Billionaire Sachin Bansal's return to an executive role, about a year after he left e-commerce giant Flipkart that he had co-founded, is expected to attract more investments in the rural financial services segment.
Bansal, who left Flipkart after US retail giant Walmart's $16-billion takeover, picks up a majority stake in the Chaitanya Rural Intermediation Development Sevices (CRIDS), which runs Chaitanya India Fin Credit (CIFC), with his Rs 703 crore investment, media reports say.
About Rs 600 crore of his investment will be for primary capital infusion in CRIDS, co-founded by Anand Rao and Samit Shetty.
"Sachin brings with him the ability to build huge scale grounds up to CRIDS," a Business Standard reported quoted Shetty as saying.
Bansal will take over as CEO of CRIDS but has said that Rao and Shetty would continue to be with the firm and spearhead their existing roles. "This acquisition is our entry into financial services," Bansal said in a statement.
Bansal's bet on CRIDS comes in the backdrop of the rise of specialized lenders and mobile payment companies, the report says. According to Boston Consulting Group, more than 1,000 fin-tech companies have come up in India in the last few years.
Started in 2009, CRIDS mainly serves low-income borrowers of finance in the vehicle, housing, small business, and education segments. The company has 176 branches in 32 districts and has 1,582 employees, its latest annual report shows. The company operates mainly in the states of Karnataka, Bihar, Maharashtra, Jharkhand and Uttar Pradesh.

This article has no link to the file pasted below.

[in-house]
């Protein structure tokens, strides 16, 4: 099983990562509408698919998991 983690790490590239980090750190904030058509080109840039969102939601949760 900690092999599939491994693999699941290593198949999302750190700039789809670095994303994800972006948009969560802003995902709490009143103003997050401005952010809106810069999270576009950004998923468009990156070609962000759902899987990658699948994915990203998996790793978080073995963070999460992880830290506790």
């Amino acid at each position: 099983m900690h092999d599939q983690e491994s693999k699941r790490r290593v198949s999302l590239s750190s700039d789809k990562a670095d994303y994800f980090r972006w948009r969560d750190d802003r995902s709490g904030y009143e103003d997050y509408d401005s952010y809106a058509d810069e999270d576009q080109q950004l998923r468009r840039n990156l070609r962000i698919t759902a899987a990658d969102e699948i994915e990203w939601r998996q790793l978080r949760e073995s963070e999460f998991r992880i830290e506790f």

The lender disbursed loans of around Rs 800 crore in the last financial year and had total assets of Rs 567 crore under its management. The company's loan book grew by 61 percent last fiscal, with active customer growth of 32 percent and growth in the average loan outstanding per client of 22 percent. The company's books showed a net profit of Rs 7.25 crore, up from Rs 4.66 crore the year before.
Bansal reportedly made $1 billion from the Walmart deal in December 2018 which was the biggest takeover of an e-commerce company in India.
After leaving Flipkart, Bansal has been financially involved in some other startups like app-based vehicle-lending companies Vogo and Bounce, electric scooter maker Ather Energy, and financing firms Altica Capital and Indostar Capital Finance.
Some of these investments have been made through BACQ, a venture he started last year with his former IIT-Delhi batch mate Ankit Agarwal. However, reports say, Bansal's biggest bet so far is app-based cab-hailing firm Ola, with which he has committed $100 million investment, including about $25 million in equity.